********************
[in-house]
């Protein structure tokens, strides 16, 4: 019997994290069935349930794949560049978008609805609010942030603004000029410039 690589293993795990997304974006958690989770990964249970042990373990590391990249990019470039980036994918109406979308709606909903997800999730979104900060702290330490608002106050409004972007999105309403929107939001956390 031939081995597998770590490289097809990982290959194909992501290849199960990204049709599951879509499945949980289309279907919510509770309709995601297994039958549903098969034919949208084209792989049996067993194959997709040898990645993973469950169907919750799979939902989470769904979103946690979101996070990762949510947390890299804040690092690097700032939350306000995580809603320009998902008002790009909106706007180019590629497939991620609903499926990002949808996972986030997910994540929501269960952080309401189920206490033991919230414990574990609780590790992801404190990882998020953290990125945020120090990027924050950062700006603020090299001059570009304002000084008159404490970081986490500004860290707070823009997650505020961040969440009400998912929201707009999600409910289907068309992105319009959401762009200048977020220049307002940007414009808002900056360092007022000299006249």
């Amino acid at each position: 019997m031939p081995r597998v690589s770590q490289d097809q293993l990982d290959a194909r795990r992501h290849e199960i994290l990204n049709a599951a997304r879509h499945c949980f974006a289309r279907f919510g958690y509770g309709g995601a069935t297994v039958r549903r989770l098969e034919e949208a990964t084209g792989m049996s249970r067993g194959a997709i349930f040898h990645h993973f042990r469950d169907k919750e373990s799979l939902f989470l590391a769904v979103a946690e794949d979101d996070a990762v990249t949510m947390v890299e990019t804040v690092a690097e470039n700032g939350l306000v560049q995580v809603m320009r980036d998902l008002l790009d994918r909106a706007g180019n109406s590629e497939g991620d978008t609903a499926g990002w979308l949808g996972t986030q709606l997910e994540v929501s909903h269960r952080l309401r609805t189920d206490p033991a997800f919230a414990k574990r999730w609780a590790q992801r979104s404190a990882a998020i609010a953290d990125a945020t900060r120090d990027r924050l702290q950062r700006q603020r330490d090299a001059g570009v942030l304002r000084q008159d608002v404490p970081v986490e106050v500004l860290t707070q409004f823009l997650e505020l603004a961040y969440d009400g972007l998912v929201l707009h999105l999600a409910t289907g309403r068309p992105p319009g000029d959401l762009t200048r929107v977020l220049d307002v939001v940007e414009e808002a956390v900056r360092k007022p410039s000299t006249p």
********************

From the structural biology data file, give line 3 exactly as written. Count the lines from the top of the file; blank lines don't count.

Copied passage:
């Amino acid at each position: 019997m031939p081995r597998v690589s770590q490289d097809q293993l990982d290959a194909r795990r992501h290849e199960i994290l990204n049709a599951a997304r879509h499945c949980f974006a289309r279907f919510g958690y509770g309709g995601a069935t297994v039958r549903r989770l098969e034919e949208a990964t084209g792989m049996s249970r067993g194959a997709i349930f040898h990645h993973f042990r469950d169907k919750e373990s799979l939902f989470l590391a769904v979103a946690e794949d979101d996070a990762v990249t949510m947390v890299e990019t804040v690092a690097e470039n700032g939350l306000v560049q995580v809603m320009r980036d998902l008002l790009d994918r909106a706007g180019n109406s590629e497939g991620d978008t609903a499926g990002w979308l949808g996972t986030q709606l997910e994540v929501s909903h269960r952080l309401r609805t189920d206490p033991a997800f919230a414990k574990r999730w609780a590790q992801r979104s404190a990882a998020i609010a953290d990125a945020t900060r120090d990027r924050l702290q950062r700006q603020r330490d090299a001059g570009v942030l304002r000084q008159d608002v404490p970081v986490e106050v500004l860290t707070q409004f823009l997650e505020l603004a961040y969440d009400g972007l998912v929201l707009h999105l999600a409910t289907g309403r068309p992105p319009g000029d959401l762009t200048r929107v977020l220049d307002v939001v940007e414009e808002a956390v900056r360092k007022p410039s000299t006249p």